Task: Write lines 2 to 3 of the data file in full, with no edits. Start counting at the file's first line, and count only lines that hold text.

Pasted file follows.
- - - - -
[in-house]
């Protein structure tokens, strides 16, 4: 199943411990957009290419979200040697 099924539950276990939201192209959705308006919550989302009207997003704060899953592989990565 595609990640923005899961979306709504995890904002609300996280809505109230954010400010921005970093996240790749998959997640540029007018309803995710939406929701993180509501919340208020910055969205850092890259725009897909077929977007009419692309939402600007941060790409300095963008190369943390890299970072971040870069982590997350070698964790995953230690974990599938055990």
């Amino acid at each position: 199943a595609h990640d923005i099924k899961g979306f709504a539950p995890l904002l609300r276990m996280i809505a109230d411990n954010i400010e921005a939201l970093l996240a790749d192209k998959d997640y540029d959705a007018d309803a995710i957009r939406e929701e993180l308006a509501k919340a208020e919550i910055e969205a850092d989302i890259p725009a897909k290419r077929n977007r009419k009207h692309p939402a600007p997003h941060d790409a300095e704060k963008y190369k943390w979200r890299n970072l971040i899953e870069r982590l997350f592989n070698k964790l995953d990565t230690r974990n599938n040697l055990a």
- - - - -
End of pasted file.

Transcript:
């Protein structure tokens, strides 16, 4: 199943411990957009290419979200040697 099924539950276990939201192209959705308006919550989302009207997003704060899953592989990565 595609990640923005899961979306709504995890904002609300996280809505109230954010400010921005970093996240790749998959997640540029007018309803995710939406929701993180509501919340208020910055969205850092890259725009897909077929977007009419692309939402600007941060790409300095963008190369943390890299970072971040870069982590997350070698964790995953230690974990599938055990």
């Amino acid at each position: 199943a595609h990640d923005i099924k899961g979306f709504a539950p995890l904002l609300r276990m996280i809505a109230d411990n954010i400010e921005a939201l970093l996240a790749d192209k998959d997640y540029d959705a007018d309803a995710i957009r939406e929701e993180l308006a509501k919340a208020e919550i910055e969205a850092d989302i890259p725009a897909k290419r077929n977007r009419k009207h692309p939402a600007p997003h941060d790409a300095e704060k963008y190369k943390w979200r890299n970072l971040i899953e870069r982590l997350f592989n070698k964790l995953d990565t230690r974990n599938n040697l055990a």